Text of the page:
The lens element forming step may include a step for forming a second silicon substrate on the first silicon oxide film, a step for forming lens portions at an upper surface of the second silicon substrate and a step for forming the lens elements by etching the second silicon substrate. By executing these steps, the lens elements (microlens array) can be formed with ease on the first silicon substrate.

A step for forming a second silicon oxide film at upper surfaces of the lens element may be executed between the lens element forming step and the coating step and, in such a case, the first silicon oxide film and the second silicon oxide film should be removed through the separating step. By forming the second silicon oxide film at the upper surface of the lens elements, i.e., at the surface where the lens portions are formed, it is ensured that the solder connection metal does not become adhered onto the lens portions. Then, as described above, the second silicon oxide film can be removed together with the first silicon oxide film through the separating step.

The solder connection metal may be a metal that is not corroded by hydrofluoric acid. Such a solder connection metal will not be adversely affected even if hydrofluoric acid is used during the separating step.

The coating step may be executed by adopting any of various methods including those described below. In a first method, the solder connection metal may be applied through vapor deposition. In other words, the solder connection metal can be coated only onto a specific surface (side wall) of each lens element through vapor deposition such as ion coating.

The solder connection metal deposited through vapor deposition may be, for instance, a metal material constituted of, for instance, Cu (0.2 μm)/Ni (0.1 μm) and Ni 80 Cr 20 (0.2 μm)/Ni (0.1 μm) (claim 6). The metal material constituted of Cu (0.2 μm)/Ni (0.1 μm) and Ni 80 Cr 20 (0.2 μm)/Ni (0.1 μm) demonstrates a sufficiently high level of resistance to a hydrofluoric acid solution (HF solution) and also assures a sufficient level of solder bonding strength.

As a second method, the coating step may be executed by electrolessly plating the solder connection metal. Through electroless plating, a metal film can be formed evenly over the entire side wall and thus, even if the side walls of the lens elements having been formed are set next to each other, the solder connection metal can be formed at the side walls of the individual lens elements as long as the side walls are formed at a distance large enough to allow full penetration of the plating solution. Thus, lens elements can be formed at the silicon substrate at high density.

The solder connection metal to be electrolessly plated may be a metal material constituted of Cu (0.5 μm)/Ni (0.1 μm). The metal material constituted of Cu (0.5 μm)/Ni (0.1 μm) demonstrates a sufficiently high level of resistance to a hydrofluoric acid solution (HF solution) and also assures a sufficiently high level of solder bonding strength.

As a third method, the coating step may be executed by electrolytically plating the solder connection metal. Through electrolytic plating, the solder connection metal can be formed evenly only over an area where an electrical current flows. This means that the extent to which the lens elements are affected by the presence of the solder connection metal is minimized. In addition, even if the sidewalls of the lens elements having been formed are set next to each other, the solder connection metal can be formed at the sidewalls of the individual lens elements as long as the sidewalls are formed at a distance large enough to allow full penetration of the plating solution. Thus, lens elements can be formed at the silicon substrate at high density.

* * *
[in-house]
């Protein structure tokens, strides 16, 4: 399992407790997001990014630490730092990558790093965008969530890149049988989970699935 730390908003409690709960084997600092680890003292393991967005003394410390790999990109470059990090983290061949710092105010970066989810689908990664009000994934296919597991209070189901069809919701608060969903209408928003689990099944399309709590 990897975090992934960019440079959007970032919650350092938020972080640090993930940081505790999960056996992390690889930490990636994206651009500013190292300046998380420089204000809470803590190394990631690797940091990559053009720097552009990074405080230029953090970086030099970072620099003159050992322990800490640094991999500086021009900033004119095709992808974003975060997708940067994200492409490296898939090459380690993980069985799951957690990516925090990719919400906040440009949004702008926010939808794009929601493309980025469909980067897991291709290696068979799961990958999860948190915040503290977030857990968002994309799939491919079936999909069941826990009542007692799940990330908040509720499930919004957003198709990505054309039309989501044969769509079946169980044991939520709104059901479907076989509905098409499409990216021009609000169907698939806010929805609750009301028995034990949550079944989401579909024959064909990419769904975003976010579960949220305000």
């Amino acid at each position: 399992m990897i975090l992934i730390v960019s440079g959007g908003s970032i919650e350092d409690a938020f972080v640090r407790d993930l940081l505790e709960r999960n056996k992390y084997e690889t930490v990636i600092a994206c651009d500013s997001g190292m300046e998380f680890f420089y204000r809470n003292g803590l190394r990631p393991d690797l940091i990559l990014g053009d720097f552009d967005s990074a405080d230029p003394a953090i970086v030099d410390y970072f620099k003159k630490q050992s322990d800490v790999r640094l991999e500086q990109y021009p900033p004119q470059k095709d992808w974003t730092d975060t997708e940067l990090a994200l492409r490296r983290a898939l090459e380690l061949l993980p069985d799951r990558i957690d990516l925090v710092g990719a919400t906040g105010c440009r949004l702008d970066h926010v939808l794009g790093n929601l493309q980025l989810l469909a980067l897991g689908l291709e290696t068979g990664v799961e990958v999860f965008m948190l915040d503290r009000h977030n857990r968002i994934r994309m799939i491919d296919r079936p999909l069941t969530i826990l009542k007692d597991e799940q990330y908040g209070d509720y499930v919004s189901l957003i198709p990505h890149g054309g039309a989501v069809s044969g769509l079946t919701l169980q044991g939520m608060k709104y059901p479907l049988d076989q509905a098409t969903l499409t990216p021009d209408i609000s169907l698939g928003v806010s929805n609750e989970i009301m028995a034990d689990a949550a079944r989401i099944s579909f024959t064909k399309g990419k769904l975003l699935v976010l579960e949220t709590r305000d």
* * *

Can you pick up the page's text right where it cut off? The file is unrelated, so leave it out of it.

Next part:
The solder connection metal to be electrolytically plated may be a metal material constituted of Cu (0.5 μm)/Ni (0.2 μm). The metal material constituted of Cu (0.5 μm)/Ni (0.2 μm) demonstrates a sufficiently high level of resistance to a hydrofluoric acid solution (HF solution) and also assures a sufficiently high level of solder bonding strength.

The method may further include a step for forming at a supporting substrate fixing grooves at which lens elements are to be fixed, a step for forming solder at the fixing grooves and a lens element fixing step for fixing the lens element at the fixing grooves. In this case, fix portions assuming a shape matching the shape of the fixing grooves may be formed at the lens elements during the lens element forming step. The lens elements formed through these steps can be mounted with ease at the supporting substrate via the solder. It is to be noted that the fixing grooves may adopt any shape as long as its shape matches the shape of the fix portions at the lens elements, and it may assume, for instance, a recessed shape.

During the lens element fixing step, the lens elements and the fixing grooves at the supporting substrate may be immersed in a solution so as to let the fix portions of the lens elements be fixed (otherwise referred to as “positioned”, “fitted”, “set” or “mounted”) at the fixing grooves through in-solution self alignment. In this case, a great number of lens elements can be fixed onto the supporting substrate all at once.